The Need for Context

Buyers should also understand that participation in the Quadrant report requires a buy-in. Additionally, some have suggested that the Quadrant report is biased, with Gartner itself stating it is purely opinion, while the grid oversimplifies a complicated task of fitting technology to your use case. Lastly, it’s unclear how Gartner applies weighting to the report criteria. For example, how does Gartner score the Natural Language Processing (NLP) capabilities and relevancy of the system by default and over time? These are critical components that seem to be missing from the completeness of vision category.

We recommend that companies in the market for this technology look at sources outside of Gartner to validate the use case and advise them through this process.

What changed from 2019 to 2020?

Much has changed between the releases of the Magic Quadrant for Insight Engines. It is no surprise that there is a movement by vendors around the quadrant. For example, in 2019, IBM took the top of the scoring in the category of “ability to execute,” with Google surprisingly second. In that report, Lucidworks was first in “completeness of vision” with Coveo in second (neither of which were surprising). The rest of the field ended up clustered in the lower section of the upper quadrant. Some speculation in the industry “sewing circle” was that the clustering intended to give room for scoring improvements over time, as this was a new system/field.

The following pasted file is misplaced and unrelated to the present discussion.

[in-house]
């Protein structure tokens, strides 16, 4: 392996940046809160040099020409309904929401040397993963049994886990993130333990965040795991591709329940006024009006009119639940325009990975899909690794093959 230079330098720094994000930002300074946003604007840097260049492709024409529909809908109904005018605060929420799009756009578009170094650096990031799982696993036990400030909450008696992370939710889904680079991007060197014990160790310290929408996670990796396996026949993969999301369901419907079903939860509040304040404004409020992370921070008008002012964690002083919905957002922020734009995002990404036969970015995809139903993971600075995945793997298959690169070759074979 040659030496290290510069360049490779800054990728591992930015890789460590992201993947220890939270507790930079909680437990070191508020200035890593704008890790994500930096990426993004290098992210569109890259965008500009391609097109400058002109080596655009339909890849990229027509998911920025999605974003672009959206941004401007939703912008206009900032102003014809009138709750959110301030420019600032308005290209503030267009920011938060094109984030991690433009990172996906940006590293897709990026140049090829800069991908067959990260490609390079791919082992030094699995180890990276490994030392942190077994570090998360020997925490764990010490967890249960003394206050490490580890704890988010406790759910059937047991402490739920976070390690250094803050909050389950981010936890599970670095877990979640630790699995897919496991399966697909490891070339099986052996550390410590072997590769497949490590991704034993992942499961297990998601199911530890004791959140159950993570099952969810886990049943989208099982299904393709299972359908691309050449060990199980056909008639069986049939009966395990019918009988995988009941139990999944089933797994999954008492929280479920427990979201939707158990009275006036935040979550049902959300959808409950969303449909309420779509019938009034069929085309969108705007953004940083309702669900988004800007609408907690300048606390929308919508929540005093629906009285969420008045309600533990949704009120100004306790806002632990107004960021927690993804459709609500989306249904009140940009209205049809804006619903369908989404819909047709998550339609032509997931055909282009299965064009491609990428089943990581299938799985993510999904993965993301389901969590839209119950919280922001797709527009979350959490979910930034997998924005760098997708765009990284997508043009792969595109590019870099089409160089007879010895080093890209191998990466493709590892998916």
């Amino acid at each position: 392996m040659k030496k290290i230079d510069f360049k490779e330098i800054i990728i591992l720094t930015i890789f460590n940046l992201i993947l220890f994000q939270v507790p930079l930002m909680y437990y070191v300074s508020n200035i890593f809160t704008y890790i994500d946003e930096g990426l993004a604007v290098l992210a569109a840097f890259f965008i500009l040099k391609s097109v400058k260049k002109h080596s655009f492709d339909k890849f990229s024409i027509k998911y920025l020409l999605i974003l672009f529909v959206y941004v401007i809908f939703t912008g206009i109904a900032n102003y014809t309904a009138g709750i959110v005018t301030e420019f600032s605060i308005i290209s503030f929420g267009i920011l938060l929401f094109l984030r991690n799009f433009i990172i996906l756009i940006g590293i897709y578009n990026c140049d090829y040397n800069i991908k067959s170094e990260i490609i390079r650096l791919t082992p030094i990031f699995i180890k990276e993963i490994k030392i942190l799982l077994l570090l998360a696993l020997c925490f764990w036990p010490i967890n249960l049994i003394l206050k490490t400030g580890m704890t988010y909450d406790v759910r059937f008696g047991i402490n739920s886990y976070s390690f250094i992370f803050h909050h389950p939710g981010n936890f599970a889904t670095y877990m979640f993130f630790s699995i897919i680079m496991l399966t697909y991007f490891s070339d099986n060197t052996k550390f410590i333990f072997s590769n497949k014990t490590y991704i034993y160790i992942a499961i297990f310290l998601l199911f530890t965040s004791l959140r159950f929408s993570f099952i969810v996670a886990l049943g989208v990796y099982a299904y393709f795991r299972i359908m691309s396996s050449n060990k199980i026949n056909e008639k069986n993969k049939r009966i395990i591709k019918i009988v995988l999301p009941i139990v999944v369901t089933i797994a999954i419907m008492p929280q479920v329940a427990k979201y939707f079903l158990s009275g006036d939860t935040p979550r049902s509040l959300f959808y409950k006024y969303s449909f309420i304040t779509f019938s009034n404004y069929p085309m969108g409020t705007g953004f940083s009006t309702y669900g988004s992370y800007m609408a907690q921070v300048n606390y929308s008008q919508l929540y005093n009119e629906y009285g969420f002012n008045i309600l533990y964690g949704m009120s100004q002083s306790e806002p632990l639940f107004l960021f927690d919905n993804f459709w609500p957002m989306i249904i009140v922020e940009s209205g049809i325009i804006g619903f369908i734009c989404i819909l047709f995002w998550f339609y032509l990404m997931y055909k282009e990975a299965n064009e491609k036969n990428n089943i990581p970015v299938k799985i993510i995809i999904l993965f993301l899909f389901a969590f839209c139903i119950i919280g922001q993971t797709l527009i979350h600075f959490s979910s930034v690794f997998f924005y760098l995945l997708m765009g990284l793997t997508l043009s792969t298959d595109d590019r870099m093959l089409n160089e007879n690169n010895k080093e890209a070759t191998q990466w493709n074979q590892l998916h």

The movement in the quadrant should not mean that these vendors did not keep up with the field. Instead, it is more likely that Gartner’s scoring model, which is not open for review, is how redistribution occurs. A comparison in evaluation criteria between 2019 and 2020:

Ability to execute

Category 2019 2020
Operations Medium Medium
Customer Experience High High
Product or Servce High High
Overall Viability Medium Medium
Sales Execution / Pricing Low Medium
Market Responsiveness /Record Low Not Rated

Completeness of Vision

Category 2019 2020
Market Understanding High High
Marketing Strategy Low Low
Sales Strategy N/A Low
Offering (Product) Strategy High High
Business Model Low Low
Vertical / Industry Strategy Low Medium
Innovation Medium Medium
Geographic Strategy Low Low
It’s unclear why these minimal scoring changes alone would reshuffle the vendors so much. What is clear is that Gartner is losing its understanding of the needs of the enterprise market. We will discuss briefly some examples.

Mindbreeze Inspire - Leader